COP 17 Summary of Outcomes

On 28 November 2011 South Africa hosted the 17th session of the Conference of Parties (COP) to the United Nations Framework Convention on Climate Change (UNFCCC) – commonly referred to as COP17. COP17 is the only global negotiations aimed at achieving global reductions in Greenhouse Gas (GHG) emissions, which have been scientifically linked to recent changes in climate, specifically rises in global mean temperatures. This meeting is also concerned with how countries can respond to climate change in order to reduce its adverse impacts.

COP 17 drew about 12,500 participants, including over 5,400 government officials, 1,200 members of the media, and 5,800 representatives of intergovernmental organizations, civil society organizations, and UN bodies and agencies.

This event was dubbed ‘the African COP’ as it seen to represent an opportunity for the continent to heighten its presence in the current multilateral system and influence the decision-making processes by advancing the agenda of the most vulnerable.

Mitigation issues were central to COP 17 negotiations, with the possibility of a second commitment period (2012-2016) for the Kyoto Protocol comprising a key theme. The Kyoto Protocol is the only legally binding agreement for greenhouse gas emissions worldwide. The Protocol commits 37 countries (excluding the USA) to reduce their greenhouse gas emissions by different percentages relative to 1990 levels, with the exact percentage differing from country to country. Developed countries including the EU, Norway, Australia and New Zealand agreed to a second commitment period, which will begin from January 2012 and will extend up until either 2017 or 2020; this will be decided at COP 18 in Qatar. The second commitment period will be weaker than the first as it will be a voluntary basis not tied to any global carbon reduction targets.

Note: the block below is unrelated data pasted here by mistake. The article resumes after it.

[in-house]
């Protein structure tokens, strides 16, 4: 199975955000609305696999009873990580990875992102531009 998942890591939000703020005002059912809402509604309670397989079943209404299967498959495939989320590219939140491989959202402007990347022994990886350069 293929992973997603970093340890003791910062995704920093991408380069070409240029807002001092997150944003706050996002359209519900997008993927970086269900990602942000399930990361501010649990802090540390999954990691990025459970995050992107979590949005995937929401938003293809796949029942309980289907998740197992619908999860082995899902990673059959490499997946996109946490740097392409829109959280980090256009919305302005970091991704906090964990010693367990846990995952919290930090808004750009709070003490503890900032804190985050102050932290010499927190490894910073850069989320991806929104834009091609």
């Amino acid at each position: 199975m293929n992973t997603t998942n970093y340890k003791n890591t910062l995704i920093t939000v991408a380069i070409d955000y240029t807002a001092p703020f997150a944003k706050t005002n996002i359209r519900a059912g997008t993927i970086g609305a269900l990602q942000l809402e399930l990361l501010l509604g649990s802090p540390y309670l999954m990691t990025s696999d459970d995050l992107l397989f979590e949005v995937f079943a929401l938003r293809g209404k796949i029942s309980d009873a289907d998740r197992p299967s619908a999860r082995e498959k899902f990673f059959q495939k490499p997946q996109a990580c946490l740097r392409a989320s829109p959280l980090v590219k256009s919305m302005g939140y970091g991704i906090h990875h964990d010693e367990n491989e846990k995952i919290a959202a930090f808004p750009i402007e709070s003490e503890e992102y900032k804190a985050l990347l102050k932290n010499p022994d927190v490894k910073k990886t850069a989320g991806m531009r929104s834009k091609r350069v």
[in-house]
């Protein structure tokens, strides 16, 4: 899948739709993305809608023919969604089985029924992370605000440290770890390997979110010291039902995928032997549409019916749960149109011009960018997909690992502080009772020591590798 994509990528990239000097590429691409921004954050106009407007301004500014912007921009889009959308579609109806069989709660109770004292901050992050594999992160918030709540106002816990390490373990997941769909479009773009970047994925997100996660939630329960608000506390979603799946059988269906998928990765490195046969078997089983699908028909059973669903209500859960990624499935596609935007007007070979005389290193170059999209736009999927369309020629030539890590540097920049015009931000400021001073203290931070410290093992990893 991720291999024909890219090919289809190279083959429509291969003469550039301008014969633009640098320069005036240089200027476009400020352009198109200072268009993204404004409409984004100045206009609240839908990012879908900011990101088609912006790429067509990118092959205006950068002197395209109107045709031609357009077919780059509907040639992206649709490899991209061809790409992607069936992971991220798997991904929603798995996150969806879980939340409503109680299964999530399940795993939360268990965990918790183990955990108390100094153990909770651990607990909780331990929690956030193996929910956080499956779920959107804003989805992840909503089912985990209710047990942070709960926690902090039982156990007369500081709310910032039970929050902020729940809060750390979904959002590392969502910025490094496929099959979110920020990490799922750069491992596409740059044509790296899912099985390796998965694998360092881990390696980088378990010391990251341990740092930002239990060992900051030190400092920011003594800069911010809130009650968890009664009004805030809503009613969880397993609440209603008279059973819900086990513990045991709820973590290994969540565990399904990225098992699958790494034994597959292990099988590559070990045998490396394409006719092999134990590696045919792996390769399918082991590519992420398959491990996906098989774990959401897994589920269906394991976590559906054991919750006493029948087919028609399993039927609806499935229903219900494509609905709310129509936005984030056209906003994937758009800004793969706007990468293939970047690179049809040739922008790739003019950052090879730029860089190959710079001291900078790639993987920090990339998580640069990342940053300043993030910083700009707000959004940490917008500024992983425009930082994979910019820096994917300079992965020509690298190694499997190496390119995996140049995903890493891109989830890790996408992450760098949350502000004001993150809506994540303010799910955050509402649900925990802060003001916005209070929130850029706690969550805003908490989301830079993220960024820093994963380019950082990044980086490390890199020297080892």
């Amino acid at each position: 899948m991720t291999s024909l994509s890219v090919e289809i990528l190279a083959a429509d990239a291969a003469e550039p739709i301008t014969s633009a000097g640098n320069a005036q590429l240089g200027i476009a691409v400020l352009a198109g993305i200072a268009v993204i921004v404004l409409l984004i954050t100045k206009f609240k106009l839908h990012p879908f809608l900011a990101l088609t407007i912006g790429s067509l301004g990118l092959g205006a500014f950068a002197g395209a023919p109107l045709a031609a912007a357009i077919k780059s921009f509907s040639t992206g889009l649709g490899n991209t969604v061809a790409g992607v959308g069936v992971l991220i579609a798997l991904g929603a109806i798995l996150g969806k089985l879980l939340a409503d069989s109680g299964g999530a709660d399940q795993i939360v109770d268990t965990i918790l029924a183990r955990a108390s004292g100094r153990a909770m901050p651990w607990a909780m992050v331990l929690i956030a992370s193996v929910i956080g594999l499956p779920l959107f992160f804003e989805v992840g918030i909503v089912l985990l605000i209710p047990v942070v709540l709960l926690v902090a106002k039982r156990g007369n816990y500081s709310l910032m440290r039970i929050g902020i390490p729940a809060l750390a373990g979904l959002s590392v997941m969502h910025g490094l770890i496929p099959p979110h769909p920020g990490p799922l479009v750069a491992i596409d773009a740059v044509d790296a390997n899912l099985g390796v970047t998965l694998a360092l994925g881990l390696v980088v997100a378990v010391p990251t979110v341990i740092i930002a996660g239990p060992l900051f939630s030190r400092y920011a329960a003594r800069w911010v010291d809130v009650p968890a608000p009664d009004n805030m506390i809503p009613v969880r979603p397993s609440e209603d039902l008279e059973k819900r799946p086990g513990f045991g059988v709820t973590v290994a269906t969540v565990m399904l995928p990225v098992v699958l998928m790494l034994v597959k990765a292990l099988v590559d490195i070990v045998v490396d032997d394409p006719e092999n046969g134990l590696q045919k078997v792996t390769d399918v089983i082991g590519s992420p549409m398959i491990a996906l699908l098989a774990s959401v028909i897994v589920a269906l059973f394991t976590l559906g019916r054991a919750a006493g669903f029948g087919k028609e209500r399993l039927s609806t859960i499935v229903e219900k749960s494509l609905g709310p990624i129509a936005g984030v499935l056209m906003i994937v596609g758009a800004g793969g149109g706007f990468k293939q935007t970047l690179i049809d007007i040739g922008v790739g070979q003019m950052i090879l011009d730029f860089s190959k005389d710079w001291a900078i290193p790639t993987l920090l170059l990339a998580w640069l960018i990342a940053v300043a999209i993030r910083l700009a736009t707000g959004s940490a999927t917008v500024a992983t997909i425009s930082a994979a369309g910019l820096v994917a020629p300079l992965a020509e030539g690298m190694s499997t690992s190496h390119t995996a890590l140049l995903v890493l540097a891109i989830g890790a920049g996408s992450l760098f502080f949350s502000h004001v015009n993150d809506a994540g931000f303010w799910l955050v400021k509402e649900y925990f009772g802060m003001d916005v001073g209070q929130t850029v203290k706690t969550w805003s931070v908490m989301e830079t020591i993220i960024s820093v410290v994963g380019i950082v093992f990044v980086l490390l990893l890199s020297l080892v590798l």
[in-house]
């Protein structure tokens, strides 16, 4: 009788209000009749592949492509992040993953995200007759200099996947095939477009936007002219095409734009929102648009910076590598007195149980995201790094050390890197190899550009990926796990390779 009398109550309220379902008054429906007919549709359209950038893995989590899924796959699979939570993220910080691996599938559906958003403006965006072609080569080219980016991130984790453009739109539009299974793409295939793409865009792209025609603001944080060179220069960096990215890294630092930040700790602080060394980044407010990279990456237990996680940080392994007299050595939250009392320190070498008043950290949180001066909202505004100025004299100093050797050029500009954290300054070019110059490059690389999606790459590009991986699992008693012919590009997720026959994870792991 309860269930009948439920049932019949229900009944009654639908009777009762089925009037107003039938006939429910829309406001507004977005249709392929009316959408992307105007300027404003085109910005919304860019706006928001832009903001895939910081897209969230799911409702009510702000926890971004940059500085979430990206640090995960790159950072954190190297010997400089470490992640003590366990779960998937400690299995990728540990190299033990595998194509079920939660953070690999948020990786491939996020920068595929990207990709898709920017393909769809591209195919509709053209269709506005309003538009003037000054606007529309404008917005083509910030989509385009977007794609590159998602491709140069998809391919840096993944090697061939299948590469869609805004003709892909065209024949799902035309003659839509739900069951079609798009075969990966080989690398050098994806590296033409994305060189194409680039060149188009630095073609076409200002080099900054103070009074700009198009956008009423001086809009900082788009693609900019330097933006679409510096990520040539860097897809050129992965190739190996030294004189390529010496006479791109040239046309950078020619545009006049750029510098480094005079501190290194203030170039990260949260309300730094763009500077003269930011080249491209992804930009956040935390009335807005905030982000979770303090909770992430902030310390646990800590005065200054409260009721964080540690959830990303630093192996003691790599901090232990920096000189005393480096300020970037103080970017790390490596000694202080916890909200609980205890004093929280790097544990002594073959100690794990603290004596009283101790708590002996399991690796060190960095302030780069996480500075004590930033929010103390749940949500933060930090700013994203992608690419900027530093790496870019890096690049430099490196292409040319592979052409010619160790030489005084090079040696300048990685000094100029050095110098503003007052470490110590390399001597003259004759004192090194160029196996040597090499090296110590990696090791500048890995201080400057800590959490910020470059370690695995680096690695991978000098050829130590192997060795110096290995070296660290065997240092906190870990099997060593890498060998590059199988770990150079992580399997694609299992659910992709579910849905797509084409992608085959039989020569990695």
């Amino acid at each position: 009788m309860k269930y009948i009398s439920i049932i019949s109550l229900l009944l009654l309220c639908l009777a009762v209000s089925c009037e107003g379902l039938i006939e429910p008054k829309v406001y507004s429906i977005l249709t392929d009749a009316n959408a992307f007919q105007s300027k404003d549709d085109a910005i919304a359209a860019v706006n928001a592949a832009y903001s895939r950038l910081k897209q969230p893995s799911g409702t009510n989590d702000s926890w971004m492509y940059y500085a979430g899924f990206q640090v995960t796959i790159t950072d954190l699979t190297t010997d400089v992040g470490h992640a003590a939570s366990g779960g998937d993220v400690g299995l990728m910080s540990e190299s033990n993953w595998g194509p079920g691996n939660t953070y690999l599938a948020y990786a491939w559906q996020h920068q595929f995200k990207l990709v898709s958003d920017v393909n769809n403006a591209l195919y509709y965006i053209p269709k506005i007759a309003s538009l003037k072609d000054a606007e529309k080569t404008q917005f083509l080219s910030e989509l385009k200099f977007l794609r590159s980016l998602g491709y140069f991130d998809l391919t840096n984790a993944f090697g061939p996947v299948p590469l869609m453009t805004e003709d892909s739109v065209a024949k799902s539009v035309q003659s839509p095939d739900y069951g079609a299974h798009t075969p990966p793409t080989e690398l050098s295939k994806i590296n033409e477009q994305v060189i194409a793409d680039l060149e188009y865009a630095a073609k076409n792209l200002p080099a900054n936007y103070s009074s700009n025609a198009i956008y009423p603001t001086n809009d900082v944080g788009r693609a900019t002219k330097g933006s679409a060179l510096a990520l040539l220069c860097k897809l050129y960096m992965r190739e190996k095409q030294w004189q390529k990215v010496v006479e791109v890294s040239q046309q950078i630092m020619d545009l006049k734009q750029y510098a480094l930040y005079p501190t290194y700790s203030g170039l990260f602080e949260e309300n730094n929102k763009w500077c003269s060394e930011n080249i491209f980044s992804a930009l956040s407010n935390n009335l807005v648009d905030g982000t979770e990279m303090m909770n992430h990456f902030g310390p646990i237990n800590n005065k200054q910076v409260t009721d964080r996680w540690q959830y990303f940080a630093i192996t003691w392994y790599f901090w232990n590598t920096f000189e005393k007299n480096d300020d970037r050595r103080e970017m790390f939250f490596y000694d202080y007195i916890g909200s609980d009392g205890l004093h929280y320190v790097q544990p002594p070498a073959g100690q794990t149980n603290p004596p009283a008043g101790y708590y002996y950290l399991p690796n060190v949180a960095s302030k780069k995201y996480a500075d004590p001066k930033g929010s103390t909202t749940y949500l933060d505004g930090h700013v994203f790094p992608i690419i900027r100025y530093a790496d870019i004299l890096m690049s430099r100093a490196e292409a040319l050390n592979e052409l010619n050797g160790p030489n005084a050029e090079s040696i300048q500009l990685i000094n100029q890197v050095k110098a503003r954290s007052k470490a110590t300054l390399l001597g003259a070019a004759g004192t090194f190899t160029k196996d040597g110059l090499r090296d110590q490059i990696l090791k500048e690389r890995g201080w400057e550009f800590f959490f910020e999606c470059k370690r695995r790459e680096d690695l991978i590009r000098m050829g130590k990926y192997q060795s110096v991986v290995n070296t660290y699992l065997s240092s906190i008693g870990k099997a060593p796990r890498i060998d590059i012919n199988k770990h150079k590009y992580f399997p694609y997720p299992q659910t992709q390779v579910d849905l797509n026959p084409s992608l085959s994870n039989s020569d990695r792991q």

In addition, both developed and developing countries committed to compiling a new international agreement to reduce greenhouse gas emissions which will come into effect in 2020; termed the Durban Platform for Cooperative Action.

The Green Climate Fund is now operational and the first meeting will be in Switzerland with South Korea providing start up finance for the fund. The Green Climate Fund was set up at COP 16 in Cancun to assist developing countries transition to a low carbon economy.

Guidelines on technical issues like safeguards, forest reference levels in REDD (Reduce Emissions from Deforestation and Forest Degradation) have been finalised and its now eligible for international financing. This UN-led programme is an effort to create financial value for the carbon stored in forests, offering incentives for developing countries to reduce emissions from forested lands and invest in low-carbon developments.

COP17 also provided a platform for the mobilisation of civil society and to demonstrate to the world’s governments that people will push them to change. The Civil Society Steering Committee for COP17 (C17), for example, was established to create opportunities for engaging society with climate change solutions and in the climate change negotiations, amongst others.
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